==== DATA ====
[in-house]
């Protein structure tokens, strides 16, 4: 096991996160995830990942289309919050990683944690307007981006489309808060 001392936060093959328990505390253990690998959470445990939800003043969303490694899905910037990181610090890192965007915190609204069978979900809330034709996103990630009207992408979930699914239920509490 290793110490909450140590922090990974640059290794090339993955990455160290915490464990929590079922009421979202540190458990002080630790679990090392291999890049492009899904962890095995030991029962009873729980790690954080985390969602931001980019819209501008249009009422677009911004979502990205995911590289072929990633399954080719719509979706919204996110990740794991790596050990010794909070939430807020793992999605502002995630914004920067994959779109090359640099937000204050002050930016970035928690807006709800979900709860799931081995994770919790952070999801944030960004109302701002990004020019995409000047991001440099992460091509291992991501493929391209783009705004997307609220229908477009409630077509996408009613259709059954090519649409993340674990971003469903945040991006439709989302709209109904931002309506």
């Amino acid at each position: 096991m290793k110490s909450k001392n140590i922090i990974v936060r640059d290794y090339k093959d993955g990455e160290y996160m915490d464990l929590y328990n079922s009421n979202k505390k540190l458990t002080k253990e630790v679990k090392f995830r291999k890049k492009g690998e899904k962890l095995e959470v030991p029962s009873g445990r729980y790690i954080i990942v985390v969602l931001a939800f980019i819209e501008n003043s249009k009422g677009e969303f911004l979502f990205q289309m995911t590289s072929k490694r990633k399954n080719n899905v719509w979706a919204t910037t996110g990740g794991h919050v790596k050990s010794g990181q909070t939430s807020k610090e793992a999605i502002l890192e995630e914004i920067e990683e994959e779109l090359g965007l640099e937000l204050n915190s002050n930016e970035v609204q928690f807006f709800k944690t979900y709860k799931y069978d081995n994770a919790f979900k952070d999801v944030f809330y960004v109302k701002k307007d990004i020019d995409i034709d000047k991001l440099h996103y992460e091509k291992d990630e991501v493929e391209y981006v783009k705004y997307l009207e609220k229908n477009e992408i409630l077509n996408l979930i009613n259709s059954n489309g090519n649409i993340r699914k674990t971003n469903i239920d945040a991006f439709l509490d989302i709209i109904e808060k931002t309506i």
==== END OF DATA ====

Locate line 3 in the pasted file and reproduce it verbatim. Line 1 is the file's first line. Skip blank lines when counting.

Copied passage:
């Amino acid at each position: 096991m290793k110490s909450k001392n140590i922090i990974v936060r640059d290794y090339k093959d993955g990455e160290y996160m915490d464990l929590y328990n079922s009421n979202k505390k540190l458990t002080k253990e630790v679990k090392f995830r291999k890049k492009g690998e899904k962890l095995e959470v030991p029962s009873g445990r729980y790690i954080i990942v985390v969602l931001a939800f980019i819209e501008n003043s249009k009422g677009e969303f911004l979502f990205q289309m995911t590289s072929k490694r990633k399954n080719n899905v719509w979706a919204t910037t996110g990740g794991h919050v790596k050990s010794g990181q909070t939430s807020k610090e793992a999605i502002l890192e995630e914004i920067e990683e994959e779109l090359g965007l640099e937000l204050n915190s002050n930016e970035v609204q928690f807006f709800k944690t979900y709860k799931y069978d081995n994770a919790f979900k952070d999801v944030f809330y960004v109302k701002k307007d990004i020019d995409i034709d000047k991001l440099h996103y992460e091509k291992d990630e991501v493929e391209y981006v783009k705004y997307l009207e609220k229908n477009e992408i409630l077509n996408l979930i009613n259709s059954n489309g090519n649409i993340r699914k674990t971003n469903i239920d945040a991006f439709l509490d989302i709209i109904e808060k931002t309506i």